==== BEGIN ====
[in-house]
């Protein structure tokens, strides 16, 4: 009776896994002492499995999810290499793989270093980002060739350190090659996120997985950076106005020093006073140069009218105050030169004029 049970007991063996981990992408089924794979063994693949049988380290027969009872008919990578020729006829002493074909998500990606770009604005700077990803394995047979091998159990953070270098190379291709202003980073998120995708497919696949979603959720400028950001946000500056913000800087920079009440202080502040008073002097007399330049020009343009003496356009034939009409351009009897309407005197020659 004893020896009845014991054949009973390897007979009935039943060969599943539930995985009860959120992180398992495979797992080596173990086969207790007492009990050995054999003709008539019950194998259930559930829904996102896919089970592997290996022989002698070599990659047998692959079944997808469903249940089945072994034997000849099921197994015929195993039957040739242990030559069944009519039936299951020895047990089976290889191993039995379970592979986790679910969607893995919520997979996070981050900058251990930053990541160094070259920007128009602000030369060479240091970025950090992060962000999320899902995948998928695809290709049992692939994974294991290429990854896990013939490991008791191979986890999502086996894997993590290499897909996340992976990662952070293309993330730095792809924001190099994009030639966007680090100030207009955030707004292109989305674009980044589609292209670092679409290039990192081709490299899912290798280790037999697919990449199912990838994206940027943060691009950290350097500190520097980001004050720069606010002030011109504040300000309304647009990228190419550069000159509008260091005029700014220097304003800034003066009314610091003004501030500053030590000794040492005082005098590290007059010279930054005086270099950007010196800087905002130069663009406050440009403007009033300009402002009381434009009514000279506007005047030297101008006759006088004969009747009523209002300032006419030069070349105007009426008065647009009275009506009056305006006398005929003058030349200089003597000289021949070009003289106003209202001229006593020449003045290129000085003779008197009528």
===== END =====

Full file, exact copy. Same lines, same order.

[in-house]
């Protein structure tokens, strides 16, 4: 009776896994002492499995999810290499793989270093980002060739350190090659996120997985950076106005020093006073140069009218105050030169004029 049970007991063996981990992408089924794979063994693949049988380290027969009872008919990578020729006829002493074909998500990606770009604005700077990803394995047979091998159990953070270098190379291709202003980073998120995708497919696949979603959720400028950001946000500056913000800087920079009440202080502040008073002097007399330049020009343009003496356009034939009409351009009897309407005197020659 004893020896009845014991054949009973390897007979009935039943060969599943539930995985009860959120992180398992495979797992080596173990086969207790007492009990050995054999003709008539019950194998259930559930829904996102896919089970592997290996022989002698070599990659047998692959079944997808469903249940089945072994034997000849099921197994015929195993039957040739242990030559069944009519039936299951020895047990089976290889191993039995379970592979986790679910969607893995919520997979996070981050900058251990930053990541160094070259920007128009602000030369060479240091970025950090992060962000999320899902995948998928695809290709049992692939994974294991290429990854896990013939490991008791191979986890999502086996894997993590290499897909996340992976990662952070293309993330730095792809924001190099994009030639966007680090100030207009955030707004292109989305674009980044589609292209670092679409290039990192081709490299899912290798280790037999697919990449199912990838994206940027943060691009950290350097500190520097980001004050720069606010002030011109504040300000309304647009990228190419550069000159509008260091005029700014220097304003800034003066009314610091003004501030500053030590000794040492005082005098590290007059010279930054005086270099950007010196800087905002130069663009406050440009403007009033300009402002009381434009009514000279506007005047030297101008006759006088004969009747009523209002300032006419030069070349105007009426008065647009009275009506009056305006006398005929003058030349200089003597000289021949070009003289106003209202001229006593020449003045290129000085003779008197009528």